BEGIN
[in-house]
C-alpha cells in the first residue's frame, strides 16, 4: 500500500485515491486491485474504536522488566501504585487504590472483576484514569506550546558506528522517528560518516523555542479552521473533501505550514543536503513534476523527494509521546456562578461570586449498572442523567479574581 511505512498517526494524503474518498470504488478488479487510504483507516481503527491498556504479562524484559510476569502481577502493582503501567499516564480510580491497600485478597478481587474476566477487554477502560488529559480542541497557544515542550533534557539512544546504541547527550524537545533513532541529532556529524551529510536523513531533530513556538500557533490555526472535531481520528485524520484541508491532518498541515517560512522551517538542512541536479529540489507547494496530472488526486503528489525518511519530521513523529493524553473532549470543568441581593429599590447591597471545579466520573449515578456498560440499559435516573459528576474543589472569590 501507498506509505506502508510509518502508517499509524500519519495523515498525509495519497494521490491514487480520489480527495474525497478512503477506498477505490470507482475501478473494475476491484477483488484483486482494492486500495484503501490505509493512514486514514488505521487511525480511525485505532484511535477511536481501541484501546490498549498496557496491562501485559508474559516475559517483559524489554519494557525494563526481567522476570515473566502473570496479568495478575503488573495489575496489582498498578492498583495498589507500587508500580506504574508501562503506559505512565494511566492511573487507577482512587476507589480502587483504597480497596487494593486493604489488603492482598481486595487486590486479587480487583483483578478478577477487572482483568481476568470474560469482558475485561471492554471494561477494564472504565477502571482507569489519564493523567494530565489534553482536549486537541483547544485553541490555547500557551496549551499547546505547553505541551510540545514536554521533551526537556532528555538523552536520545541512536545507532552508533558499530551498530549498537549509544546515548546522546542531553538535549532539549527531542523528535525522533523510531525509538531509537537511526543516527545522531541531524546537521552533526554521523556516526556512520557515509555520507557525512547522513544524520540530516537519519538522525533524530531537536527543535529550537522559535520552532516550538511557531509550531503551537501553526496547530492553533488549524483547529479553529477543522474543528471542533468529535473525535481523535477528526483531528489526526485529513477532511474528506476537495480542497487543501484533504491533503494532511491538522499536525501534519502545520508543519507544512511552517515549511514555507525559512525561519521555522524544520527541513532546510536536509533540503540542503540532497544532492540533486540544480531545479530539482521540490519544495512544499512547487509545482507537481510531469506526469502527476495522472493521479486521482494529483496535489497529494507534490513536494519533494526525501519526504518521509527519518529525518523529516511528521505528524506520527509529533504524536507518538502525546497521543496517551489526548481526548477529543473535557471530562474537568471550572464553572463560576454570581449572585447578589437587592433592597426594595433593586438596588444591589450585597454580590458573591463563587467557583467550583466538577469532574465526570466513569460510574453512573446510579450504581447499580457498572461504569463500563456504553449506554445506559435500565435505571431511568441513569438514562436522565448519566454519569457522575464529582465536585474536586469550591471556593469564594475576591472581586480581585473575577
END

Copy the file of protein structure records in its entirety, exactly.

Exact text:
[in-house]
C-alpha cells in the first residue's frame, strides 16, 4: 500500500485515491486491485474504536522488566501504585487504590472483576484514569506550546558506528522517528560518516523555542479552521473533501505550514543536503513534476523527494509521546456562578461570586449498572442523567479574581 511505512498517526494524503474518498470504488478488479487510504483507516481503527491498556504479562524484559510476569502481577502493582503501567499516564480510580491497600485478597478481587474476566477487554477502560488529559480542541497557544515542550533534557539512544546504541547527550524537545533513532541529532556529524551529510536523513531533530513556538500557533490555526472535531481520528485524520484541508491532518498541515517560512522551517538542512541536479529540489507547494496530472488526486503528489525518511519530521513523529493524553473532549470543568441581593429599590447591597471545579466520573449515578456498560440499559435516573459528576474543589472569590 501507498506509505506502508510509518502508517499509524500519519495523515498525509495519497494521490491514487480520489480527495474525497478512503477506498477505490470507482475501478473494475476491484477483488484483486482494492486500495484503501490505509493512514486514514488505521487511525480511525485505532484511535477511536481501541484501546490498549498496557496491562501485559508474559516475559517483559524489554519494557525494563526481567522476570515473566502473570496479568495478575503488573495489575496489582498498578492498583495498589507500587508500580506504574508501562503506559505512565494511566492511573487507577482512587476507589480502587483504597480497596487494593486493604489488603492482598481486595487486590486479587480487583483483578478478577477487572482483568481476568470474560469482558475485561471492554471494561477494564472504565477502571482507569489519564493523567494530565489534553482536549486537541483547544485553541490555547500557551496549551499547546505547553505541551510540545514536554521533551526537556532528555538523552536520545541512536545507532552508533558499530551498530549498537549509544546515548546522546542531553538535549532539549527531542523528535525522533523510531525509538531509537537511526543516527545522531541531524546537521552533526554521523556516526556512520557515509555520507557525512547522513544524520540530516537519519538522525533524530531537536527543535529550537522559535520552532516550538511557531509550531503551537501553526496547530492553533488549524483547529479553529477543522474543528471542533468529535473525535481523535477528526483531528489526526485529513477532511474528506476537495480542497487543501484533504491533503494532511491538522499536525501534519502545520508543519507544512511552517515549511514555507525559512525561519521555522524544520527541513532546510536536509533540503540542503540532497544532492540533486540544480531545479530539482521540490519544495512544499512547487509545482507537481510531469506526469502527476495522472493521479486521482494529483496535489497529494507534490513536494519533494526525501519526504518521509527519518529525518523529516511528521505528524506520527509529533504524536507518538502525546497521543496517551489526548481526548477529543473535557471530562474537568471550572464553572463560576454570581449572585447578589437587592433592597426594595433593586438596588444591589450585597454580590458573591463563587467557583467550583466538577469532574465526570466513569460510574453512573446510579450504581447499580457498572461504569463500563456504553449506554445506559435500565435505571431511568441513569438514562436522565448519566454519569457522575464529582465536585474536586469550591471556593469564594475576591472581586480581585473575577